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An Alternate Universe Delights In Complex, Perplexing 'Duplex'
Originally published on Tue September 3, 2013 5:04 pm
You're walking your dog in a suburb that may or may not exist in this dimension. The dog whines. You ignore him. Anyway, you're too busy looking out for that sexy, evil sorcerer. Suddenly, a gray rabbit appears, and you realize: the world is ending.
That is not a direct quote from Duplex, the latest novel from Kathryn Davis. Her sentences need a bit too much explanation. But there are plenty of passages I could cite that are equally bewildering. Really, I can't remember the last time I read a book so disorienting. Half the time I didn't know what was happening. Who was speaking. Whether or not they actually existed. But I can tell you, reading this book is a blast.
Duplex is a traditional love story tucked inside an adult fairy tale, wrapped in science fiction. I think there are two planets in the novel. Possibly they're the same world. Possibly they're neighbors. In the end, it doesn't really matter.
World number one is like a 1950s suburb. Kids play in the street. Neighbors gossip. Teenagers find sex confusing. So far, so good. However, there are also robots, but they're mostly like everybody else: discontented. Also, there's a playboy sorcerer, who will make your dreams come true for the measly price of your soul. And the suburb, as far as I can tell, operates in space and time like Brigadoon.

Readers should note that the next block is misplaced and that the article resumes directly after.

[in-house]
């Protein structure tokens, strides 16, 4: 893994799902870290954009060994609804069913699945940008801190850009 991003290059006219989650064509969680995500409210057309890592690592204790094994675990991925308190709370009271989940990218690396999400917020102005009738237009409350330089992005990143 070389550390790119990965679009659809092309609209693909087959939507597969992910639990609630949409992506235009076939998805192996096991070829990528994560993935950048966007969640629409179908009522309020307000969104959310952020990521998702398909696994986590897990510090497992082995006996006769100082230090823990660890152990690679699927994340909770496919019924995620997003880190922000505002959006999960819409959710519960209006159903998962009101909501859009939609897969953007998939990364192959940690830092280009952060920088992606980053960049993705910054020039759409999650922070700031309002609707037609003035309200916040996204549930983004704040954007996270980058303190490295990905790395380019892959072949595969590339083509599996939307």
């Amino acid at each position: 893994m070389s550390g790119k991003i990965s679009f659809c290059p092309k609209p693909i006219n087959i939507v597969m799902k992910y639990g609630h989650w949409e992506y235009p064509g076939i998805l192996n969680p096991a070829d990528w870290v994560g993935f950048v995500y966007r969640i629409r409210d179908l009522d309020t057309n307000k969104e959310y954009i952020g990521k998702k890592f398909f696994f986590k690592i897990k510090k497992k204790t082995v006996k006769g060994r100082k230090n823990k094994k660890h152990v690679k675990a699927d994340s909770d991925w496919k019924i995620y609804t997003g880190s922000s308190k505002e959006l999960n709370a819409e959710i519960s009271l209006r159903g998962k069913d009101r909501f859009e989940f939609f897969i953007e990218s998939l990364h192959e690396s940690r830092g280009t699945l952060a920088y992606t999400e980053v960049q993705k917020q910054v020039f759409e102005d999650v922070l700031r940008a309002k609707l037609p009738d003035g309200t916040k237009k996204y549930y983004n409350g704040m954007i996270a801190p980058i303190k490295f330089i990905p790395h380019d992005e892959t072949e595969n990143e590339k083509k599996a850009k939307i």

World number two: it appears to be our own. There, we track a group of schoolgirls at different stages of life. The head girl, Janice, is a bossy know-it-all. She's that older girl on the playground who keeps the little ones enthralled with dubious wisdom. But the stories Janice tells actually hearken back to that first world I mentioned — in fact, the two worlds may exist on top of one another, hence the novel's title. As you read, you realize it might even be possible to pass from one world to the next.
Thankfully, the laws of quantum mechanics do not power Duplex's magnetism. Instead, it is Davis's beautiful prose, her psychological awareness. She writes, about one of her robot characters, "The act of pretending to get older had managed to confer a kind of dignity on the robot, making it hard to remember that in actuality it was the size and shape of a needle."
Speed-readers, skip sentences at your peril — if only because something will happen that won't make sense for fifty pages, then turn out to be an essential narrative hinge. Halfway through, I put the book down for two days. When I picked it up again, I had to start all over just to understand what the hell was going on. Still, I wouldn't take back one minute of reading. Sometimes really good company, the interesting, mind-expanding kind, leaves you scratching your head.